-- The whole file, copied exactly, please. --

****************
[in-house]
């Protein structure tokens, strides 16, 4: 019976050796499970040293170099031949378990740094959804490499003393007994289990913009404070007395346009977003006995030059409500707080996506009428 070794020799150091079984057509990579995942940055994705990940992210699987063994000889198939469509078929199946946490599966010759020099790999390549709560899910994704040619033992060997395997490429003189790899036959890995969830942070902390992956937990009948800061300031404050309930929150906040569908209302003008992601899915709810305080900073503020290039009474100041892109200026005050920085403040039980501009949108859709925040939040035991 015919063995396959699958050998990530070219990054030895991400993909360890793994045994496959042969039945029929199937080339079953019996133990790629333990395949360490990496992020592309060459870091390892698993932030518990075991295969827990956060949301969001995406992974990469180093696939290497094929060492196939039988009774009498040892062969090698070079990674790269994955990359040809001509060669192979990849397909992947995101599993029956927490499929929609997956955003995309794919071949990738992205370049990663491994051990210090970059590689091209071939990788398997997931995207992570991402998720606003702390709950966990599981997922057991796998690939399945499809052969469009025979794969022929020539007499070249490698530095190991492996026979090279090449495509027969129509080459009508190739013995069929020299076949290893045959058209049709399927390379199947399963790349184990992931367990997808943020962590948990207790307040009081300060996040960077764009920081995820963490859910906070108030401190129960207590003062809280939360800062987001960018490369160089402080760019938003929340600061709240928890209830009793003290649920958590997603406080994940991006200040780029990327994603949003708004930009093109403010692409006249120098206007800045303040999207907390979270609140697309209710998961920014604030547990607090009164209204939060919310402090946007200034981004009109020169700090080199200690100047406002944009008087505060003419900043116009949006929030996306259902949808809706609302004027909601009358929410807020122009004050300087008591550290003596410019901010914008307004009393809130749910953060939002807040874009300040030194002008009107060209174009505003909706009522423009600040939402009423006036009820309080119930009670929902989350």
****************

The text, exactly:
[in-house]
């Protein structure tokens, strides 16, 4: 019976050796499970040293170099031949378990740094959804490499003393007994289990913009404070007395346009977003006995030059409500707080996506009428 070794020799150091079984057509990579995942940055994705990940992210699987063994000889198939469509078929199946946490599966010759020099790999390549709560899910994704040619033992060997395997490429003189790899036959890995969830942070902390992956937990009948800061300031404050309930929150906040569908209302003008992601899915709810305080900073503020290039009474100041892109200026005050920085403040039980501009949108859709925040939040035991 015919063995396959699958050998990530070219990054030895991400993909360890793994045994496959042969039945029929199937080339079953019996133990790629333990395949360490990496992020592309060459870091390892698993932030518990075991295969827990956060949301969001995406992974990469180093696939290497094929060492196939039988009774009498040892062969090698070079990674790269994955990359040809001509060669192979990849397909992947995101599993029956927490499929929609997956955003995309794919071949990738992205370049990663491994051990210090970059590689091209071939990788398997997931995207992570991402998720606003702390709950966990599981997922057991796998690939399945499809052969469009025979794969022929020539007499070249490698530095190991492996026979090279090449495509027969129509080459009508190739013995069929020299076949290893045959058209049709399927390379199947399963790349184990992931367990997808943020962590948990207790307040009081300060996040960077764009920081995820963490859910906070108030401190129960207590003062809280939360800062987001960018490369160089402080760019938003929340600061709240928890209830009793003290649920958590997603406080994940991006200040780029990327994603949003708004930009093109403010692409006249120098206007800045303040999207907390979270609140697309209710998961920014604030547990607090009164209204939060919310402090946007200034981004009109020169700090080199200690100047406002944009008087505060003419900043116009949006929030996306259902949808809706609302004027909601009358929410807020122009004050300087008591550290003596410019901010914008307004009393809130749910953060939002807040874009300040030194002008009107060209174009505003909706009522423009600040939402009423006036009820309080119930009670929902989350």